Cartoonist Rick Geary owns the genre of true crime comics, having produced some 15 volumes of his Treasury series since 1987, chronicling the most famous and sensational murders of the Victorian era, and continuing toward the present.
His latest original graphic novel is a departure, a work of fiction telling a story that has, at its heart, a rather complex pair of murders. But it’s not much of a departure. Not only is Geary’s visual and verbal style unchanged, his interest in history, reality and ready-made characters is in tact. In Louise Brooks: Detective, Geary writes about a fictitious crime, but he uses a real protagonist, and sets the invented events within her biography.
That real protagonist is, of course, Louise Brooks, an actress from the dawn of the American motion picture industry, who is today probably best remembered for popularizing bangs and the bobbed haircut (in fact, that’s in the first sentence of her Wikipedia entry), and for the grip she holds on the imagination of comics artists like John H. Striebel, Guido Crepax and Hugo Pratt, all of whom based characters on her.
And Geary, of course, who here uses her as a character.
Brooks’ basic biography appears in a prose introduction by Geary, detailing her brief entertainment career, which started with her dancing as a chorus girl and led to Hollywood during the silent era. Just as sound pictures were beginning to be made, she decided to move to Europe to work with German expressionist director G.W. Pabst on Pandora’s Box. Three films later, she moved back to the United States and struggled with dancing and acting for a while before briefly retreating to her family’s home in Wichita, Kansas.
That’s were Geary picks up her life and inserts his story. Has has Brooks narrate the book, and the fact that she wrote a memoir and spoke about this time in her life likely helped him to find a voice for her that closely complemented her real one.
While in Kansas as a 30-something, after having spent time as the toast of two continents, she struggles to fit in, and begins a friendship with a counter girl and music aficionado named Helen. The pair bond over a locked-door murder mystery that’s been dominating the newspaper headlines, involving a wealthy widow with three suspicious suitors.
Brooks, Helen and everyone else in town play armchair detective, but our heroine and her friend soon find themselves embroiled — through a series of coincidences — in another murder, this one more brutal still: Rather than wealthy widow being stabbed in her sleep, this one involves a motorist having his head caved in by a hobo with a tire iron.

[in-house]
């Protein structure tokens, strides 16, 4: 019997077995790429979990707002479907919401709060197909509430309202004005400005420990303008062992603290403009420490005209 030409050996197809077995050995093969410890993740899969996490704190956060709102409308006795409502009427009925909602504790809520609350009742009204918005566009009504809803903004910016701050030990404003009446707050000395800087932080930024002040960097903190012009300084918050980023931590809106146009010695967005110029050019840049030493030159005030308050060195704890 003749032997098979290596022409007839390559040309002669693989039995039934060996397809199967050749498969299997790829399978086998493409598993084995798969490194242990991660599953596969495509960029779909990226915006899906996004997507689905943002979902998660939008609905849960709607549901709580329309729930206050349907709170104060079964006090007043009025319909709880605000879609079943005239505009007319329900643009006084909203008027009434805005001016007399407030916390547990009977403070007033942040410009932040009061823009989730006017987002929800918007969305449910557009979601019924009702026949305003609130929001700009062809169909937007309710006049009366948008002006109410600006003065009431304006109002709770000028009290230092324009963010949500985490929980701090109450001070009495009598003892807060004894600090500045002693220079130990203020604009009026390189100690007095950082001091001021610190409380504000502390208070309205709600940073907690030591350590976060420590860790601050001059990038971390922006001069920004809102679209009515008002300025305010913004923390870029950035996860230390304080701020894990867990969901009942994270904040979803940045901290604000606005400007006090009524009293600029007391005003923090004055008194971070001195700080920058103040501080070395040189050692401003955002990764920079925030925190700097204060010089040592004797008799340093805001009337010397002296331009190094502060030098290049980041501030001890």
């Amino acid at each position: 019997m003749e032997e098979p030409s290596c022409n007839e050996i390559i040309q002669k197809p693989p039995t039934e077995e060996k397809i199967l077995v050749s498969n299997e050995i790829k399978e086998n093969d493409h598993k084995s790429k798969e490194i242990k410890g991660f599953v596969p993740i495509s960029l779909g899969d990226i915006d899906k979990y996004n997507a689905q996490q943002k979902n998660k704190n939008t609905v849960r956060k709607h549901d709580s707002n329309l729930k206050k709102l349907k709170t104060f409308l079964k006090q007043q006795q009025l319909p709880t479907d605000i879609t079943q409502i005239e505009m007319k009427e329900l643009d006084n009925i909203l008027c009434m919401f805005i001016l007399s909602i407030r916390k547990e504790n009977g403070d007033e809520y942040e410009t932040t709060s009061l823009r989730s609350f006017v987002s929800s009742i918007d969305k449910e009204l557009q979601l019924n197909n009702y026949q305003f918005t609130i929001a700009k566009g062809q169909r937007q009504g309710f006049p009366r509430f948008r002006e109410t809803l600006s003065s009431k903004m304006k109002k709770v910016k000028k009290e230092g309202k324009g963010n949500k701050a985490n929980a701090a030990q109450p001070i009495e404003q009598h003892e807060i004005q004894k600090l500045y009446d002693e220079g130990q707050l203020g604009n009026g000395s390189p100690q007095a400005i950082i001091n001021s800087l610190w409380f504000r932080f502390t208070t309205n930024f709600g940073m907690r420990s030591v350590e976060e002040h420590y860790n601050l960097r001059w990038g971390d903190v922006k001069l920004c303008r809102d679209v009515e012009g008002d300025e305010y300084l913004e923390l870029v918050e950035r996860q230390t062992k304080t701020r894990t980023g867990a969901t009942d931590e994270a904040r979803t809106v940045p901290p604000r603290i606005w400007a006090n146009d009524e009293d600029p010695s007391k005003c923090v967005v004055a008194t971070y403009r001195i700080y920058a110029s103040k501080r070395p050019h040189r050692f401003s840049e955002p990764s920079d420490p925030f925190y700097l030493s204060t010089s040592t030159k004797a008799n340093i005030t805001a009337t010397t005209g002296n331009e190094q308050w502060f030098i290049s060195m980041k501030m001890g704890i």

For all the events that occur, Geary’s story is a fleet one: just 80 pages. As slim a volume as it is, and as fast as it moves, it’s remarkably full, with few if any pages or panels wasted, much of them devoted to either telling bits of Brooks’ biography or parts of the murder case, even if many of them don’t seem relevant at the time. In an impressive feat, Geary is able to tie up everything by the final page, drawing together seemingly disconnected elements in ways that are surprising but immensely satisfying. This is a work of incredible efficiency, and one that would be difficult to apply the coincidences that really aren’t, symmetries and parallels to a bit of true crime. Reality, as amazing as it, isn’t as clean and perfect as well-constructed fiction.
Geary brings the same sense of rigor in research to this project as his others, with delicately drawn period details, and even supplementary material like maps. While casting real celebrities of the arts as mystery novel heroes is old hat in prose – Jane Austen, Louisa May Alcott, Beatrix Potter, Jack London, Groucho Marx, Greta Garbo, etc. – it’s infinitely less so in comics, and because this particular mystery involves a murderer who pretends to be other characters throughout, Geary is free to provide subtle visual clues that don’t draw attention to themselves in the way that a prose story might, where descriptions of the characters’ would be needed, or a film story might, where the same actor would be called on to play any characters disguised as other characters.
With the murders both solved by the end of the book, Brooks decides to move to New York City and begin the next phase of her life.
“While waiting on the platform, I recalled that day so many years ago when a vain and insolent little dancer, age 15, set out on her first journey to New York,” Brooks says in narration. “So much had happened since then … Where was she now? Who was she?”
“I suppose I was still finding out,” she concludes. Hopefully, she was going to continue to be an amateur detective in future comics by Rick Geary.
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